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Kelvin Davidson: How has COVID affected the property market


COVID-19 hasn’t significantly undermined the property market so far

In this fast-moving COVID environment it’s easy to lose track of everything that’s changed since the end of March and how the property market has been

Recall that since March:

  • The Government has launched a huge fiscal support package, including the wage subsidy, which has kept people in jobs and paying their mortgages;
  • The Reserve Bank has cut the official cash rate to 0.25% (and it could go negative in early 2021), delayed the new bank capital requirements rules,
    embarked on an asset purchase programme of $100bn, and temporarily removed the loan to value ratio speed limits;
  • The trading banks have shown considerable latitude with borrowers, including extensions to loan terms, switches to interest only payments, and full-scale
    mortgage payment deferrals

Back in the dark days of April, you’d be forgiven for fully expecting that all of this – rising unemployment and economic recession included – would cause
property sales to collapse and house prices to fall. In reality, sales activity did slump in April, and it’s probable that we’ve ‘lost’ some sales
altogether – the total for the first seven months of 2020 (44,371) is about 5,700 less than the same period last year (50,111). Even so, volumes were
still much more robust in June and July alone, and property values have largely been unscathed so far (apart from Queenstown, and some of the more
expensive areas of Auckland).

Indeed, perversely for these troubled economic times, the property market effects of COVID-19 haven’t been as significant as they might have been. Why
is that? The obvious factor has been the sharp falls in interest rates, both for borrowers and savers. On the borrowing side, the lowest mortgage rates
on record – and combined with reduced deposit requirements for investors – have directly encouraged more purchasing activity. And for savers, the falls
in term deposit rates (for example) have caused them to reassess the best place for their capital, and this has seen some switch towards property.

Of course, this uncertain phase for the economy is far from over yet, and the end of the wage subsidy on 15th September will probably be associated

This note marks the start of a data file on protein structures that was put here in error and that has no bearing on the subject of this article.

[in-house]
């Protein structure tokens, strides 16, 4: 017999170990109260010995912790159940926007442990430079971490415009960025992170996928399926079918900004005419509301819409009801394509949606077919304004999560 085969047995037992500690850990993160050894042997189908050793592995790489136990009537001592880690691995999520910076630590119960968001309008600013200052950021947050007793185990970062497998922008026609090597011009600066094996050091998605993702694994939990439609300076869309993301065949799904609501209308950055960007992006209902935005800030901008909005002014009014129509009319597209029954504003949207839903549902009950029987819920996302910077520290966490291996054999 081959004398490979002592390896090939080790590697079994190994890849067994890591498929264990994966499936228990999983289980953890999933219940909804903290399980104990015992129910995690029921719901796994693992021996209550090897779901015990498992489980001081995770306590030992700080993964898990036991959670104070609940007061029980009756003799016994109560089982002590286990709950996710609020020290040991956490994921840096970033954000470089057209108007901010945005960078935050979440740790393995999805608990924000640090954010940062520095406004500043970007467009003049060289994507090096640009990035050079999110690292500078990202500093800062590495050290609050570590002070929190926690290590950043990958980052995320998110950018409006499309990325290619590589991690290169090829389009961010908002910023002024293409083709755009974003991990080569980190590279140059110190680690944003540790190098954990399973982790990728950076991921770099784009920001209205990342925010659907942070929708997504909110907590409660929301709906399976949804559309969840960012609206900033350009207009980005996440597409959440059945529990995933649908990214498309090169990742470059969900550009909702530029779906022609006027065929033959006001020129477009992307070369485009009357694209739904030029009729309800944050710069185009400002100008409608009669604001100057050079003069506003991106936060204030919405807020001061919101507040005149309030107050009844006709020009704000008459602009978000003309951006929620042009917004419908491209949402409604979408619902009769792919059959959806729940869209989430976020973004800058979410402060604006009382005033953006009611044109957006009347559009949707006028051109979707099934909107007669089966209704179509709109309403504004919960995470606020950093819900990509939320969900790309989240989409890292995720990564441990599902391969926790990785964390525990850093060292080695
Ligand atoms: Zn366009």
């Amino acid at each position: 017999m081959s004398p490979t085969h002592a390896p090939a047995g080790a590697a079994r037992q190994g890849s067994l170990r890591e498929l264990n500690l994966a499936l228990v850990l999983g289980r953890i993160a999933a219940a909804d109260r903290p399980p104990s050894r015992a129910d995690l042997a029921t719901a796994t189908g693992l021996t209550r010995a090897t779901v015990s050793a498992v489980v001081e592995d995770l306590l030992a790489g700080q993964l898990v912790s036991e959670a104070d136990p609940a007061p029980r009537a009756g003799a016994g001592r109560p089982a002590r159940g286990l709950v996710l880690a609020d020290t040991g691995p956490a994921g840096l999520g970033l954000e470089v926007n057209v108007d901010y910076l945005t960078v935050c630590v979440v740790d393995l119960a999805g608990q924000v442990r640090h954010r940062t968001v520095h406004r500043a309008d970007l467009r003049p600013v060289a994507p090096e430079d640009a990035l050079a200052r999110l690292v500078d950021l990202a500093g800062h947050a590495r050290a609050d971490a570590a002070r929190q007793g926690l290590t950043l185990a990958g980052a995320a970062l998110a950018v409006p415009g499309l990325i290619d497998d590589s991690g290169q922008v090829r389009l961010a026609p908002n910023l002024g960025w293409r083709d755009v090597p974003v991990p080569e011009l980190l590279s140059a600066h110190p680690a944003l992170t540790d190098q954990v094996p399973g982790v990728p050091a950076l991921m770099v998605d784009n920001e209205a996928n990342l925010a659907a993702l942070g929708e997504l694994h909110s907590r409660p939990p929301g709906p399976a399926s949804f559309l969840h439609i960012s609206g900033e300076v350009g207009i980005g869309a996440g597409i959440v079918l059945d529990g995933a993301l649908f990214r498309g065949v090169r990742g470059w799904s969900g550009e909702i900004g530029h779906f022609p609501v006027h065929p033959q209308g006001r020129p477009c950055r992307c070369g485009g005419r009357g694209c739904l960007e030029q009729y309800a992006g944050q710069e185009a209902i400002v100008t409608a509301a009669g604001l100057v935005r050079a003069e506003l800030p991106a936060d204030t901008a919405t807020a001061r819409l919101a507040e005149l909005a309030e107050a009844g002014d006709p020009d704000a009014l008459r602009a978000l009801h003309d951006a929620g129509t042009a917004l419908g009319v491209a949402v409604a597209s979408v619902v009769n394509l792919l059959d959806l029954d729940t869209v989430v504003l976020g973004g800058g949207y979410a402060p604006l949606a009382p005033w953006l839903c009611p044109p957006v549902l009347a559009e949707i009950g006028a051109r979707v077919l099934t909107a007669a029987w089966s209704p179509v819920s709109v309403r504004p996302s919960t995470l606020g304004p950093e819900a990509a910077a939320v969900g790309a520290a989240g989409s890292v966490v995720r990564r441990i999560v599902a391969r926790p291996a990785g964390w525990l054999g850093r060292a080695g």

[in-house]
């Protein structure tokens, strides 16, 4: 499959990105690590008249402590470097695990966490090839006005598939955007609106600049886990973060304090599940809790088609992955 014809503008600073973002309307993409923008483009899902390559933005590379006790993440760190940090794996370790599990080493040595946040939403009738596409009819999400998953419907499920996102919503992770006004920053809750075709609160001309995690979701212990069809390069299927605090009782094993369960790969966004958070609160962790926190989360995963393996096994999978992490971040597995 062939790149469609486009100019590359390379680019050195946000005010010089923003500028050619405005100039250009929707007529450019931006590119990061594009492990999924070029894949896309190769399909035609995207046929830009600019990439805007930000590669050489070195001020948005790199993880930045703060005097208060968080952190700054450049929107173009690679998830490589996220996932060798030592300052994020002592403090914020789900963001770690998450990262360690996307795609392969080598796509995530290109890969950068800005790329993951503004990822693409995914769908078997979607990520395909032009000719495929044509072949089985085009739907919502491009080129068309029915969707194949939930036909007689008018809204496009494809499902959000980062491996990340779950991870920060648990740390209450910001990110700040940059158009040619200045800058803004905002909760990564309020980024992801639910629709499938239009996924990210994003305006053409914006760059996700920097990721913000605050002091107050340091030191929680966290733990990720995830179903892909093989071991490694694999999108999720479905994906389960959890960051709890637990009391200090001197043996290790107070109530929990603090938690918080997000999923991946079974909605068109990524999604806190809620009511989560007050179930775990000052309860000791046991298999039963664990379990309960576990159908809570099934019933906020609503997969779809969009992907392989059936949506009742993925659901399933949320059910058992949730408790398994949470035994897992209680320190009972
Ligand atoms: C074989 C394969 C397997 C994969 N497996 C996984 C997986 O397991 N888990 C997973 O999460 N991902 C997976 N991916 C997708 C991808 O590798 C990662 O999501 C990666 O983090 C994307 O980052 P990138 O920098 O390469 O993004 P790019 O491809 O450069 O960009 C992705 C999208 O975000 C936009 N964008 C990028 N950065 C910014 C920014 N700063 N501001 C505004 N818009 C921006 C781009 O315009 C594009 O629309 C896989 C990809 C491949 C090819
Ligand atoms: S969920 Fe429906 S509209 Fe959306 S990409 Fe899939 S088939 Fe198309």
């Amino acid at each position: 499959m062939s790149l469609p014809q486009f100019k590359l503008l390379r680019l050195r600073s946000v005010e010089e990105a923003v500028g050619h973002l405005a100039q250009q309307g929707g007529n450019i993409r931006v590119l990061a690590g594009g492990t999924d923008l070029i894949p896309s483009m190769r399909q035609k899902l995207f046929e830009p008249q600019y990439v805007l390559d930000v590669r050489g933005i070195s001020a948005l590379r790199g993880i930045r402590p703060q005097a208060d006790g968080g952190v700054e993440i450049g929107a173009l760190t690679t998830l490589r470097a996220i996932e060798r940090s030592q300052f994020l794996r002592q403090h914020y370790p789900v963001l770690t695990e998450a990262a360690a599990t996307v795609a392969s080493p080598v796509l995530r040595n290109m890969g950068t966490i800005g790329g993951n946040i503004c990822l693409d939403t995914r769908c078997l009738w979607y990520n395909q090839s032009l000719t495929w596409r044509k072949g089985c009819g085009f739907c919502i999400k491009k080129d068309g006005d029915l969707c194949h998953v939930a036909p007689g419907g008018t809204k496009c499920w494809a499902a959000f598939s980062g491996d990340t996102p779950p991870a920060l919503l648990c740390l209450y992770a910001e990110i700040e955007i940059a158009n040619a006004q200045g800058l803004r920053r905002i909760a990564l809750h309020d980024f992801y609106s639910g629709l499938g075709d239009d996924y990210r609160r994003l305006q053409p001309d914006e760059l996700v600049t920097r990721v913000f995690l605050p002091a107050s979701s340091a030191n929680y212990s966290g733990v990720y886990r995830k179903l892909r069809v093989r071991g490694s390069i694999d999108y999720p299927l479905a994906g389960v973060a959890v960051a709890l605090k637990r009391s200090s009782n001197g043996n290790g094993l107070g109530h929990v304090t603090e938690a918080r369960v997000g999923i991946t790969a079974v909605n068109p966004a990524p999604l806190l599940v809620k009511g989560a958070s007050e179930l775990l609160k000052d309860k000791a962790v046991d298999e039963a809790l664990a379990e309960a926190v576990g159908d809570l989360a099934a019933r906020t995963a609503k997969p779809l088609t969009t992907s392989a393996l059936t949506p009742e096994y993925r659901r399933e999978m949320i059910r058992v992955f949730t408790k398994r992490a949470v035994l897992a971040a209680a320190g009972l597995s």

with a fresh rise in unemployment. That will be a hindrance for the property market.

However, we entered this crazy period with a very low supply of existing listings on the market and this hasn’t changed – in fact, the latest move back
up the alert levels has caused the number of appraisals generated by real estate agents to drop sharply again; which points to a smaller new flow of
listings than otherwise might have been the case. In other words, the supply/demand balance could remain pretty tight in the coming months – potentially
limiting achieved sales (because of a lack of choice for buyers), but also preventing any major falls in prices.


Keep an eye on the market and check whether the potential return figures stack up with RPNZ. Find out more about CoreLogic’s special RPNZ offer for APIA members here .


This is a guest blog submission from Kelvin Davidson from CoreLogic NZ. Guest submissions are a way for APIA members to share their views and experiences with each other and do not necessarily reflect the views and position of the APIA.  The content of this article is general in nature and not intended as a substitute for specific professional advice on any matters and should not be relied upon for that purpose.


Kelvin Davidson

Kelvin is a Senior Economist in CoreLogic’s research team. Prior to joining CoreLogic, Kelvin spent 15 years working in private sector economic consultancies
in NZ and the UK, and he is well practised in applying macroeconomic trends and data to the property market.


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